2. But, again, the uncomfortable state of mind I have described, sometimes, it is to be feared, arises, I will not say from wilful sin, but from some habitual deficiency which might be corrected, but is not. It is very difficult of course to draw the line between sins which are (as it were) the direct consequences of our old nature, and those which are more strictly and entirely our own, yet there is a class which rises above the former, though {137} it would be harsh to call them wilful. The sins I speak of arise partly through frailty, partly through want of love; and they seem just to have this effect, of dimming or quenching our peace and joy. Such, for instance, are recurring and stated acts of sin, such as might be foreseen and provided against. Anger, on the contrary, may overtake a man when he least expects it. Indolence may show itself in a difficulty or inability to fix his mind on the subject which ought to occupy it, so that time goes and nothing is done. Ill-temper may fall upon him like a spell, and bind his faculties, so that his very attempts to break it may make him seem more gloomy, untoward, and disagreeable, from the appearance of an effort and struggle. Such need not be more than sins of infirmity. But there are sins which happen at certain times or places, and which a man ought to prepare for, and overcome. I do not say that he must overcome them this time or that, but he must be in a state of warfare against them, and must be tending to overcome them. Such, for instance, is indolence in rising from his bed. Such, again, is a careless, irregular, or hurried way of saying private prayer. Such is any habitual excess in eating or drinking. Such is running into temptation,—going again and again to places, or among people, who will induce him to do what he should not, to idle, or to jest, or to talk much. Such is extravagance in spending money. All these laxities of conduct impress upon our conscience a vague sense of irregularity and guilt. The absence of a vigilant walk, of exact conscientiousness in all things, of an earnest and vigorous warfare against our spiritual {138} enemies, in a word, of strictness, this is what obscures our peace and joy. Strictness is the condition of rejoicing. The Christian is a soldier; he may have many falls; these need not hinder his joy in the Gospel; he must be humbled indeed, but not downcast; it does not prove he is not fighting; he has enemies within and without him; he has the remains of a fallen nature. But wilful sin in any shape proves that he is not an honest soldier of Christ. If it is habitual and deliberate, of course it destroys his hope; but if it be less than deliberate, and yet of the nature of wilful sin, it is sufficient, though not (we trust) to separate him at once from Christ, yet to separate him from the inward vision of Him. The same result will follow, perhaps irremediably, where men have been in past life open or habitual sinners, though they may now have repented. Penitents cannot hope to be as cheerful and joyful in faith as those who have never fallen away from God; perhaps it is not desirable they should be, and is a bad sign if they are. I do not mean to say that in the course of years, and after severe humiliation, it is not possible for a repentant sinner to feel a well-grounded peace and comfort, but he must not expect it. He must expect to be haunted with the ghosts of past sins, rising from the charnel-house, courting him to sin again, yet filling him the while with remorse; he must expect "a trembling heart, and failing of eyes, and sorrow of mind," [Deut. xxviii. 65.] misgivings about his safety, misgivings about the truth of religion, and about particular doctrines, painful doubts and difficulties, so that he is forced to {139} grope in darkness or in cold and dreary twilight. I do not say there are not ways of escaping all this misery at a moment, but they are false ways; but if he continues in the true and narrow way, he will find it rough and painful; and this is his fit correction.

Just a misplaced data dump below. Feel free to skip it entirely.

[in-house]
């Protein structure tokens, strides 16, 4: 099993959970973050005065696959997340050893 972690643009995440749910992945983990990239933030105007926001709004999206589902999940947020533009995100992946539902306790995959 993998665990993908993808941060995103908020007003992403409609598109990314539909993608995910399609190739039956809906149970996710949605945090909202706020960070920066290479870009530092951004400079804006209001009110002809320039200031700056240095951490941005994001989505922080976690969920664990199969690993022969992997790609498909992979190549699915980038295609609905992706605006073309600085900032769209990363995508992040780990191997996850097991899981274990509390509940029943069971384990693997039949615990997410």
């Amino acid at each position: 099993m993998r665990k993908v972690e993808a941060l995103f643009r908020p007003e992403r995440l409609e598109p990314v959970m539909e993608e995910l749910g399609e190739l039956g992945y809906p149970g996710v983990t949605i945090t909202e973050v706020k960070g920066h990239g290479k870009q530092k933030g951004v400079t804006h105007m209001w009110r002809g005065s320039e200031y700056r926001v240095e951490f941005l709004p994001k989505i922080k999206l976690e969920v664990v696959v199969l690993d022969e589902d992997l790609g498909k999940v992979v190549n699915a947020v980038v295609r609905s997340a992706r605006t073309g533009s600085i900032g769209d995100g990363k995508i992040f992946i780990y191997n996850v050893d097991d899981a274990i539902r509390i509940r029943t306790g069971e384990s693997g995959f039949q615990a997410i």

3. Again, where there is no room for supposing the existence of wilful sins, past or present, this fearful anxious state of mind arises very commonly from another cause in one shape or other—from not having a lively sense of our present privileges; and this is the subject to which I shall call your attention. Many indeed, finding that Scripture says great things about the joy which true Christians have in the Gospel, think it consists in their having personally and individually an assurance of their absolute predestination to eternal life; or at least of their being now in a state of salvation, such that, were they at once to die, they would be sure of heaven. Such a knowledge of course would inspire great joy if they had it; and they fancy that the joy of the Christian does arise from it. But since they have it not, and only think they have it, it is obvious what extravagances will follow from the notion instead of real benefit; what perversion of the Gospel, what rashness, presumption, self-exaltation, and intemperate conduct. Such persons of course claim the more consolatory parts of Scripture, such as the text, for themselves. They forcibly take them from more sober Christians, as if they were their own, and others had no right to them, nay, as if others had no right to explain them, to comment on them, or to have an opinion about them; as if they alone could understand them, or feel them, {140} or appreciate them, or use them. What is the consequence? better men are robbed of their portion; their comfortable texts are gone, they acquiesce in the notion (too readily) that these texts are not theirs; not that they exactly allow that they belong to the enthusiastic persons who claim them, but they think they belong to no one at all, that they belonged indeed to St. Paul, and to inspired or highly gifted men, but to no one now.